In both cities, there was discernible flow of feedback in a two-way approach from the project team to city stakeholders, and vice versa. For instance, the aim of the last learning labs in Durban and Harare was to share findings from the research and to integrate stakeholder comments into final knowledge outputs. Reflection exercises were included at the end of each engagement to gain a deeper understanding of the value of these spaces for societal stakeholders. These reflections improved the knowledge held by the LIRA project 1 research team with regard to effective transdisciplinary research. Knowledge outputs from the LIRA project 1 were variable to appeal to a wide range of audiences. Processes were implemented to be sure that the outputs that were produced were relevant and usable in the decision-making context of Durban and Harare. For example, stakeholders in Durban prioritised key learning themes that had emerged during the project for in-depth discussion at the last learning lab and for the production of knowledge outputs based on the “usefulness” of the themes for their work. These stakeholders also selected their preferred format of knowledge product. A session was included in the last learning lab in Harare for participants to brainstorm important learning themes to be shared with a wider audience, as well as the most effective knowledge output from the project in their local context (a policy brief). Knowledge was also documented through lab reports, which were shared with participants after each event, as well as journal articles that were being written at the time of this study for an academic audience.
The exercises that were facilitated at the beginning of the engagements for both cities allowed societal stakeholders to explicitly engage with transdisciplinary ethics. These exercises opened a space to challenge dominant narratives related to what constitutes robust knowledge in line with societal contexts [12]. This move towards coproduction as opposed to traditional disciplinary knowledge has the potential to influence new modes of knowledge creation to deal with African urban sustainability challenges. The projects shifted the flow of knowledge from the traditional “top down” academic to society flows to a bottom-up engagement consistent with TD principles [12].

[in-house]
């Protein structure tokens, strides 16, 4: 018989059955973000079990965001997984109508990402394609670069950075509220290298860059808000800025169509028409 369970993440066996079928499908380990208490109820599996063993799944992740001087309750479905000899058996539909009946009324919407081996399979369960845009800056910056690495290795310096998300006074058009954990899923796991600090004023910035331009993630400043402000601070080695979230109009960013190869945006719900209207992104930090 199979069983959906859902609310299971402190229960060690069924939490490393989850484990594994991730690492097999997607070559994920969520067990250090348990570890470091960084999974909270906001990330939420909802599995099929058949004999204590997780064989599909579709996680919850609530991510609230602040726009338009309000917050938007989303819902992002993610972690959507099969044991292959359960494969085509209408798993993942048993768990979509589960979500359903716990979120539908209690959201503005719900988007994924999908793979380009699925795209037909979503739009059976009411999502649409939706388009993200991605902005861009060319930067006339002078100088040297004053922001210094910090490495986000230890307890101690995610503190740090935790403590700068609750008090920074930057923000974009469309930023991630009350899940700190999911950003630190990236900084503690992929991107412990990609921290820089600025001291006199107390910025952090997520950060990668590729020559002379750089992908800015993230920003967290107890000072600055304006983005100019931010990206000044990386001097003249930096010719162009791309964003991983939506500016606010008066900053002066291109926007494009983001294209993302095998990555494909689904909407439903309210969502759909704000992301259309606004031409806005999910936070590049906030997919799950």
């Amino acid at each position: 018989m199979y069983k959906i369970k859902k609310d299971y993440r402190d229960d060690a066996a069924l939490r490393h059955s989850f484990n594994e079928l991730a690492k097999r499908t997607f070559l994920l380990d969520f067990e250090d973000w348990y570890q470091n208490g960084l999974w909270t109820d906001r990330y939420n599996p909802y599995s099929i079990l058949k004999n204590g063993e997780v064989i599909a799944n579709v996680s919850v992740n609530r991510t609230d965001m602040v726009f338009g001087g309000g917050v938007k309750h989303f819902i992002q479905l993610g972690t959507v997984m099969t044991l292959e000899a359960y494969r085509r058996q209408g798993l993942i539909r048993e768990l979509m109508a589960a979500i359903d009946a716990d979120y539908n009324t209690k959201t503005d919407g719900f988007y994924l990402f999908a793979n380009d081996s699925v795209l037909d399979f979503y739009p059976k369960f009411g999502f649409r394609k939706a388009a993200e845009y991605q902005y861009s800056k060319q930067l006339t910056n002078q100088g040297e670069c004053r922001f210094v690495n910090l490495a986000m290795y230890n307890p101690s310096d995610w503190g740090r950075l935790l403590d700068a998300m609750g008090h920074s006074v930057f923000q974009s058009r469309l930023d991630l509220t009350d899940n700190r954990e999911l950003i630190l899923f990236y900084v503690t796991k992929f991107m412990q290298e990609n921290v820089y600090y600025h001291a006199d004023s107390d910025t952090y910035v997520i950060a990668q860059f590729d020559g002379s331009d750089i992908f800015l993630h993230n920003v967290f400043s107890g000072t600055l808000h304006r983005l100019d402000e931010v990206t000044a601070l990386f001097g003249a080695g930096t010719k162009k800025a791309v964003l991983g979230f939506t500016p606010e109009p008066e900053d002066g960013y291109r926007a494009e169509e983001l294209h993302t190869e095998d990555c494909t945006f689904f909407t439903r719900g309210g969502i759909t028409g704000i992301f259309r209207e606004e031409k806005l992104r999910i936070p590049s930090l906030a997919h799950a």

In Kumasi and Makhanda, engagements that contributed to stocks and flows of knowledge included workshops with community champions and residents, as well as direct meetings with city officials and power utilities. Information flowed across stakeholder groups and community champions and residents, who were the main societal stakeholders involved in the codesign of electricity-saving interventions, providing reflections on the ease of engaging with the content, as well as the usefulness of interventions into the future. Different stakeholder groups were also invited to take part in conversations that occurred after this envisaging process, some of which had not previously engaged with one another. Knowledge was packaged into interventions booklets, a documentary, and academic papers, enabling a variety of audiences to engage with the content. A diverse research team comprised academics, community champions, residents, and, to a lesser extent, ESKOM. There was evidence of collaboration between the municipal authorities, communities, and electricity providers on knowledge coproduction and sharing on current electricity use practices and perceptions, as a basis for developing a shared understanding of the sustainability challenge and the value for collectively responding to the challenge.
Klein [18] asserts that TD research aimed at creating change requires varied knowledge from different sectors and stakeholders and knowledge forms, including those that were once excluded. In some instances, dominant paradigms related to the superiority of academic knowledge need to be challenged to integrate these various types of knowledge. Similarly, Mitchell et al. [12] emphasise the need for appropriate and purposeful “housing” of knowledge products to ensure the desired change.